Fatty liver disease: Two unusual colours on the body that could signal liver problems

Liver disease: NHS Doctor talks about link with alcohol

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Drinking a large amount of alcohol, even for just a few days, can lead to a build-up of fats in the liver. This is called alcoholic fatty liver disease. Alcohol abuse is therefore a key risk factor for liver diseases, such as cirrhosis. Cirrhosis and other liver diseases slowly undermine liver function progressing eventually into fatty liver disease which could be fatal. Changes in colour on your body though, could help to be early warnings indicating a need for treatment.

A bruise occurs when blood becomes trapped under the skin, usually because of an impact that damages a tiny blood vessel.

Some people find that they bruise so easily that they do not remember the original cause.

Others develop large bruises after minor injuries or notice that their bruises take many weeks to heal.

If noticing unusual bruising it could indicate your liver is in trouble and you’re heading towards fatty liver disease.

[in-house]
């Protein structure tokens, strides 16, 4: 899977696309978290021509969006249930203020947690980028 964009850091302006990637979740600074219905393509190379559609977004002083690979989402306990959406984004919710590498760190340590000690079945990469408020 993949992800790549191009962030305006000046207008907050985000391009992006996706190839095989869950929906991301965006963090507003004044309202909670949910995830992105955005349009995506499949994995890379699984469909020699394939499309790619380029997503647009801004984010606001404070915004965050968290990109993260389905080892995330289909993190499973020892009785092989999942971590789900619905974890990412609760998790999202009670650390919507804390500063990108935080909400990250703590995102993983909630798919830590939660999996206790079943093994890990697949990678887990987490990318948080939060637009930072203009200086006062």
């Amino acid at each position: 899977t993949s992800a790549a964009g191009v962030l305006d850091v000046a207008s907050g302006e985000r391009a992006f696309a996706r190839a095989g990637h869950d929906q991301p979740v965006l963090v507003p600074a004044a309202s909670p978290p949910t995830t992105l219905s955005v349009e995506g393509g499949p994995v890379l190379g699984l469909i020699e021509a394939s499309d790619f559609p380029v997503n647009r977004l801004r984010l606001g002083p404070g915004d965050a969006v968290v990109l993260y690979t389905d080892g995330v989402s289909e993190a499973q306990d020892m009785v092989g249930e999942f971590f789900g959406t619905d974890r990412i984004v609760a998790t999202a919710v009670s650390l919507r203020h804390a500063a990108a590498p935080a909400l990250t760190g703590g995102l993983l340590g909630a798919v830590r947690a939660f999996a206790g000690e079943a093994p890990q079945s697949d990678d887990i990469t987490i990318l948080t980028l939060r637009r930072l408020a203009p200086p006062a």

As a person’s liver becomes far worse, production of proteins which help the blood to clot may stop.

As a result, a person may experience excessive bleeding and finding that bruising is an occurrent matter.

A person may also become very itchy, feel very tired, notice swelling in the legs and see a yellow tinge in the eyes and skin.

Yellowing of the whites of the eyes (otherwise known as jaundice) is a sign of progressed fatty liver disease.

Jaundice also affects the colouring of the skin, giving it a yellow tinge.

Scarring of the liver can also lead to abdominal pain, or a feeling of fullness, in the upper right side of the abdomen.

A person with this condition may experience nausea, loss of appetite or weight loss.

Many people with jaundice also have dark urine and light-coloured stool, said MSD Mutual

The health site added: “These changes occur when a blockage or other problem prevents bilirubin from being eliminated in stool, causing more bilirubin to be eliminated in urine.

“Bilirubin is formed when haemoglobin is broken down as part of the normal process of recycling old or damaged red blood cells.

“Bilirubin is carried in the bloodstream to the liver, where it binds with bile.

“If bilirubin cannot be moved through the liver and bile ducts quickly enough, it builds up in the blood and is deposited in the skin. The result is jaundice.”


Liver disease is treatable, especially when a doctor diagnoses it early.

People who drink should immediately stop when they develop symptoms of liver health problems.

A doctor can provide advice on the right combination of medical treatments and lifestyle remedies.
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